14 Sep 2016
September 14, 2016
September 14, 2016
Beginning on DECEMBER 1st, 2016, the federal minimum salary for those falling under executive, professional and administrative exemptions will increase to $913/wk or $47,476/yr from the current rate of $455/wk or $23,660/yr. These minimums must be met to classify an employee as exempt from overtime and meal/rest periods.
This will be the first time in recent history that the federal minimum salary for overtime exemption is higher than California state minimums. Employers with exempt employees who don’t already pay them $47,476/yr or higher will have to make changes to comply. Employers will essentially have three options:
1. Increase salaries of exempt employees to meet both federal and state requirements
California law requires employees to meet a job duties test and be paid at least twice the minimum wage to qualify for exemption (currently $800/wk or $41,600). As of December 1st, employers will need to increase that amount by $5,876 to meet the requirements for both state and federal exemption. While this is likely the simplest solution, it could be very costly for the average employer. Employers must also take into consideration the likelihood that higher paid or longer tenured employees may demand salary increases when lower paid or newer employees receive raises.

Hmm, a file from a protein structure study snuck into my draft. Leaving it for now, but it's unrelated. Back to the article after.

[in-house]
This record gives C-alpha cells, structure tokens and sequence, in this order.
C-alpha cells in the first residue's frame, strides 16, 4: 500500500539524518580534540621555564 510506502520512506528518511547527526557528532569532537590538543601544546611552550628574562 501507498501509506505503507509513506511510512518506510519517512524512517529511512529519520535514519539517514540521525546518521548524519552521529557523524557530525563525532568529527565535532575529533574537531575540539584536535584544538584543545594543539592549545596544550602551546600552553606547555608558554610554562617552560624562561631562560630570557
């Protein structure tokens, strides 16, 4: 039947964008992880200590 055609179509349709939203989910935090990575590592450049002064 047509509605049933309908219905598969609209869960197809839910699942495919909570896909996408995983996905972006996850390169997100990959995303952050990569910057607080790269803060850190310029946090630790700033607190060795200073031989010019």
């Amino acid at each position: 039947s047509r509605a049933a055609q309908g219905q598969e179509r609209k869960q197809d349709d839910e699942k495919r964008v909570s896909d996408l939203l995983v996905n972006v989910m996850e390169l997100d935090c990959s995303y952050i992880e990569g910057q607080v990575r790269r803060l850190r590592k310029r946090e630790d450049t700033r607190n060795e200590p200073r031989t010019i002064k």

2. Reclassifying exempt employees as non-exempt
Employers may also convert existing exempt employees to non-exempt employees by paying them hourly instead of a flat salary. This would also require employers to track all hours and meal/rest periods. This change could cause salaried employees or those who have been with the company longer to feel as though they are being demoted or cause general employee morale issues. In addition, it could create some administrative hassles for the employer.
3. Treat employees as exempt under California law and non-exempt under federal law
Employers who do not want to increase salaries of exempt employees to a minimum of $47,476 per year can continue to maintain a lower salary that complies with California exemption requirements. In this circumstance, employees will be exempt from overtime and meal/rest periods if they work more than 8 hours per day, but will not be exempt from overtime if they work more than 40 hours per week. Despite the costs this might save employers, this alternative arrangement could create some administrative complications in terms of keeping track of daily hours, weekly hours, and paying these employees properly.
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